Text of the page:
Nos. 14 and 15 Platoons had similar encounters, although 14 Platoon appears to have suffered the most casualties losing all their N.C.O. `s, the majority wounded by bombing.
After the action on the 28th – 29th July 1917 Harry was awarded the Military Medal for “gallant conduct and devotion to duty”; as was Lance Corporal John Alfred HULL (Click here)
The news of his award was announced in the Preston Guardian on the 25th September 1917 and the report also confirms that during the course of the action Harry had fractured his thigh and was in hospital in France.
Again, due to lack of any service papers it is difficult to know what happened to Harry after he fractured this thigh but he was officially discharged from the Army on the 27th August 1918 and issued with Silver War Badge No. B26498, cause of discharge given as `wounds`.
After the war, as well as his Military Medal, Harry would also receive the British War and Victory Medals in recognition of his service for his country.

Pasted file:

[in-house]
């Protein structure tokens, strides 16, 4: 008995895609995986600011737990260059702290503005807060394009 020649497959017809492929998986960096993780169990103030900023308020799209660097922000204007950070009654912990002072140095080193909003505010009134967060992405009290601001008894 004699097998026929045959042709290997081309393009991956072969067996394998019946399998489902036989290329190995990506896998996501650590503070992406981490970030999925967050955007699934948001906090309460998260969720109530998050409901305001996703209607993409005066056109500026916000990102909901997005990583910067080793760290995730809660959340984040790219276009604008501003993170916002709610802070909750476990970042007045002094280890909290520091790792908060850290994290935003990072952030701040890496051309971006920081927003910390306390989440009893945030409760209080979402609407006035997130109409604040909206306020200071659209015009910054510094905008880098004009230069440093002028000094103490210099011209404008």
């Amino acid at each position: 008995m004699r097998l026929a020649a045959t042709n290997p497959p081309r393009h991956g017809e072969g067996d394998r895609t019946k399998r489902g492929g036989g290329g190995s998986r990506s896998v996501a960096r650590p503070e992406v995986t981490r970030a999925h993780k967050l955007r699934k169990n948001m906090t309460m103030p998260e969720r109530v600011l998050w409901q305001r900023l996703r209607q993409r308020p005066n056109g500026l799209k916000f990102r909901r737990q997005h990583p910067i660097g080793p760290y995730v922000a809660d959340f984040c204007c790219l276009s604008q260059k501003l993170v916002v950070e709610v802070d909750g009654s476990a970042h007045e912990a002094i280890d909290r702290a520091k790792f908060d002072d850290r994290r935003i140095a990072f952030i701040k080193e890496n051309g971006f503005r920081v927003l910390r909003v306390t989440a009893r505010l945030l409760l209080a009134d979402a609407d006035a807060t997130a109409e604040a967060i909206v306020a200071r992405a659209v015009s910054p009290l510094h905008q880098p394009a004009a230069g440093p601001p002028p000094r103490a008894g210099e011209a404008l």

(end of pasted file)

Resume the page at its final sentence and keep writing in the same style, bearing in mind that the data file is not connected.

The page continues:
In the September quarter of 1925 he married Dorothy Seddon in St. Paul`s Church, Farington near Leyland and the couple went on to have a family of their own. At some point after their marriage Harry and Dorothy moved down to Essex and in 1939 their home address was 2 Berechurch Hall Road, Colchester. Harry`s occupation was given as a general farmer, the record noting that he was also an ARP Warden in Colchester.
Harry passed away at Manning Farm, White Colne in Essex on the 10th June 1975 and Dorothy died in 1987.
Janet Davis has been researching her family history for many years and through this she discovered many relatives who served in WW1. This interest then led Janet to do many walking the battlefield tours with her husband. In April 2013 she discovered this website and volunteered to help. Janet believes that there are lots of stories still to be told, most of them very sad but at the same time they are a fascinating insight into the men, their families, what they did and where they came from.
(This post has been visited 33 times in the last 90 days)
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.. all they found were the remnants of German sentries blown to bits by our shells, and two live Germans who they bayoneted, bringing back no prisoners dead or alive.
10th Battalion War Diary
In the trenches near Bienvillers - 4th June 1916
- .. all they found were the remnants of German sentries blown to bits by our shells, and two live Germans who they bayoneted, bringing back no prisoners dead or alive. 10th Battalion War Diary